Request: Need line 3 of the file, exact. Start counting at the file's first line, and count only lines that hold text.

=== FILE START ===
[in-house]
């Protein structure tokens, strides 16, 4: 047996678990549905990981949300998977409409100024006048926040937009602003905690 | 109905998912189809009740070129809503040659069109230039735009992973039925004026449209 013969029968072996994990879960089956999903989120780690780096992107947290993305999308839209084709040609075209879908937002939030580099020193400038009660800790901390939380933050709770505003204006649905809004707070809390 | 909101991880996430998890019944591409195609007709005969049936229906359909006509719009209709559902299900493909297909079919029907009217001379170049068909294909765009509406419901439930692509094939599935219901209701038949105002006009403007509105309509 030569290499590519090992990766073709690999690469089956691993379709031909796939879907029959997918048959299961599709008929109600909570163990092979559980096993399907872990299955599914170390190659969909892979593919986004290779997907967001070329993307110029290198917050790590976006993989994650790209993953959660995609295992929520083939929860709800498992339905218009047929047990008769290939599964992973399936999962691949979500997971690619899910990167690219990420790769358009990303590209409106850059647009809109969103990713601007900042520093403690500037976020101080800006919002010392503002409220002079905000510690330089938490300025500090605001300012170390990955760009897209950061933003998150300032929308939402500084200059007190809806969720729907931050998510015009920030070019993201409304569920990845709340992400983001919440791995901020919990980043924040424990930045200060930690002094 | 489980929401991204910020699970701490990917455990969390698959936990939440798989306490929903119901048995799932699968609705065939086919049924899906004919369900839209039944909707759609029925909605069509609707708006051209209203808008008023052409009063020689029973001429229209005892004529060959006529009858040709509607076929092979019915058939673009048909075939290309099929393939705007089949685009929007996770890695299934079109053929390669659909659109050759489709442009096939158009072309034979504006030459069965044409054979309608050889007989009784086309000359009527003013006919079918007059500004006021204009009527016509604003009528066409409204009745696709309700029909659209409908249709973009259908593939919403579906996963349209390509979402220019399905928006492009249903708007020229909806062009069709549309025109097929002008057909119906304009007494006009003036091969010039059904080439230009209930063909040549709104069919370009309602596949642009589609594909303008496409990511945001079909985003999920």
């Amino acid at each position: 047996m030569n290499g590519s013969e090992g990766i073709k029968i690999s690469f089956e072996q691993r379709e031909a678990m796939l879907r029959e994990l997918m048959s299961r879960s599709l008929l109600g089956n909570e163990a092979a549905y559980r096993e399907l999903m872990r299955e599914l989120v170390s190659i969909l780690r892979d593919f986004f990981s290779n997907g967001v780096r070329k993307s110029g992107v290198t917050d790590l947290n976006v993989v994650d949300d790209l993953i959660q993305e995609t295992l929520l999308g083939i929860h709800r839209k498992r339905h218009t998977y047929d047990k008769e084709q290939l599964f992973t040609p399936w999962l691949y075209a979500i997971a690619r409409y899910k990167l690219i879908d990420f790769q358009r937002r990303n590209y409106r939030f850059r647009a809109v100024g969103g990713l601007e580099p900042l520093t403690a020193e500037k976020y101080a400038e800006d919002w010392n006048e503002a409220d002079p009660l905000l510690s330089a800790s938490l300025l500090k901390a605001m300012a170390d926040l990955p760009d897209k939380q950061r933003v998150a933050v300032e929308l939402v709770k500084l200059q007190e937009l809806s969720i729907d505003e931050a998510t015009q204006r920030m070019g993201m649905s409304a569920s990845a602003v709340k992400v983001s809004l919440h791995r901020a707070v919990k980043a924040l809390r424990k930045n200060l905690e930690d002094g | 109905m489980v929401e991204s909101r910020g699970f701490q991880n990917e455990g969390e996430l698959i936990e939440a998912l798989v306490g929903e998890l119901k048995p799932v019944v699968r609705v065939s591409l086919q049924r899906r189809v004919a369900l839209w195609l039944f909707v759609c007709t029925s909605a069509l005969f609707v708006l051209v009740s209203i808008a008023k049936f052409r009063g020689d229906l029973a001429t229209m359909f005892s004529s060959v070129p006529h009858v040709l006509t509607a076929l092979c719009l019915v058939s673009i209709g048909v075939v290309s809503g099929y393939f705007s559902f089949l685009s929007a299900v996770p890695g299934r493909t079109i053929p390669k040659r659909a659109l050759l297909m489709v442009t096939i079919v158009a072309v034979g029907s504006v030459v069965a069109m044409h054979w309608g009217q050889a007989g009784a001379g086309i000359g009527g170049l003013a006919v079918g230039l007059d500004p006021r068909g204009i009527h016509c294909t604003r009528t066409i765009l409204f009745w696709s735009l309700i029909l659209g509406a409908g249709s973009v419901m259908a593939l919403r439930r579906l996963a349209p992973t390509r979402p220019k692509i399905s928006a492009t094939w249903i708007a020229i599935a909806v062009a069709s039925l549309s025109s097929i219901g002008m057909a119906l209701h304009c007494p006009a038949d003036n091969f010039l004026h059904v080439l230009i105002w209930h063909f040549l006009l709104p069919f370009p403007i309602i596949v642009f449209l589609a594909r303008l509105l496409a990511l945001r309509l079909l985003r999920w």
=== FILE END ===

């Amino acid at each position: 047996m030569n290499g590519s013969e090992g990766i073709k029968i690999s690469f089956e072996q691993r379709e031909a678990m796939l879907r029959e994990l997918m048959s299961r879960s599709l008929l109600g089956n909570e163990a092979a549905y559980r096993e399907l999903m872990r299955e599914l989120v170390s190659i969909l780690r892979d593919f986004f990981s290779n997907g967001v780096r070329k993307s110029g992107v290198t917050d790590l947290n976006v993989v994650d949300d790209l993953i959660q993305e995609t295992l929520l999308g083939i929860h709800r839209k498992r339905h218009t998977y047929d047990k008769e084709q290939l599964f992973t040609p399936w999962l691949y075209a979500i997971a690619r409409y899910k990167l690219i879908d990420f790769q358009r937002r990303n590209y409106r939030f850059r647009a809109v100024g969103g990713l601007e580099p900042l520093t403690a020193e500037k976020y101080a400038e800006d919002w010392n006048e503002a409220d002079p009660l905000l510690s330089a800790s938490l300025l500090k901390a605001m300012a170390d926040l990955p760009d897209k939380q950061r933003v998150a933050v300032e929308l939402v709770k500084l200059q007190e937009l809806s969720i729907d505003e931050a998510t015009q204006r920030m070019g993201m649905s409304a569920s990845a602003v709340k992400v983001s809004l919440h791995r901020a707070v919990k980043a924040l809390r424990k930045n200060l905690e930690d002094g | 109905m489980v929401e991204s909101r910020g699970f701490q991880n990917e455990g969390e996430l698959i936990e939440a998912l798989v306490g929903e998890l119901k048995p799932v019944v699968r609705v065939s591409l086919q049924r899906r189809v004919a369900l839209w195609l039944f909707v759609c007709t029925s909605a069509l005969f609707v708006l051209v009740s209203i808008a008023k049936f052409r009063g020689d229906l029973a001429t229209m359909f005892s004529s060959v070129p006529h009858v040709l006509t509607a076929l092979c719009l019915v058939s673009i209709g048909v075939v290309s809503g099929y393939f705007s559902f089949l685009s929007a299900v996770p890695g299934r493909t079109i053929p390669k040659r659909a659109l050759l297909m489709v442009t096939i079919v158009a072309v034979g029907s504006v030459v069965a069109m044409h054979w309608g009217q050889a007989g009784a001379g086309i000359g009527g170049l003013a006919v079918g230039l007059d500004p006021r068909g204009i009527h016509c294909t604003r009528t066409i765009l409204f009745w696709s735009l309700i029909l659209g509406a409908g249709s973009v419901m259908a593939l919403r439930r579906l996963a349209p992973t390509r979402p220019k692509i399905s928006a492009t094939w249903i708007a020229i599935a909806v062009a069709s039925l549309s025109s097929i219901g002008m057909a119906l209701h304009c007494p006009a038949d003036n091969f010039l004026h059904v080439l230009i105002w209930h063909f040549l006009l709104p069919f370009p403007i309602i596949v642009f449209l589609a594909r303008l509105l496409a990511l945001r309509l079909l985003r999920w």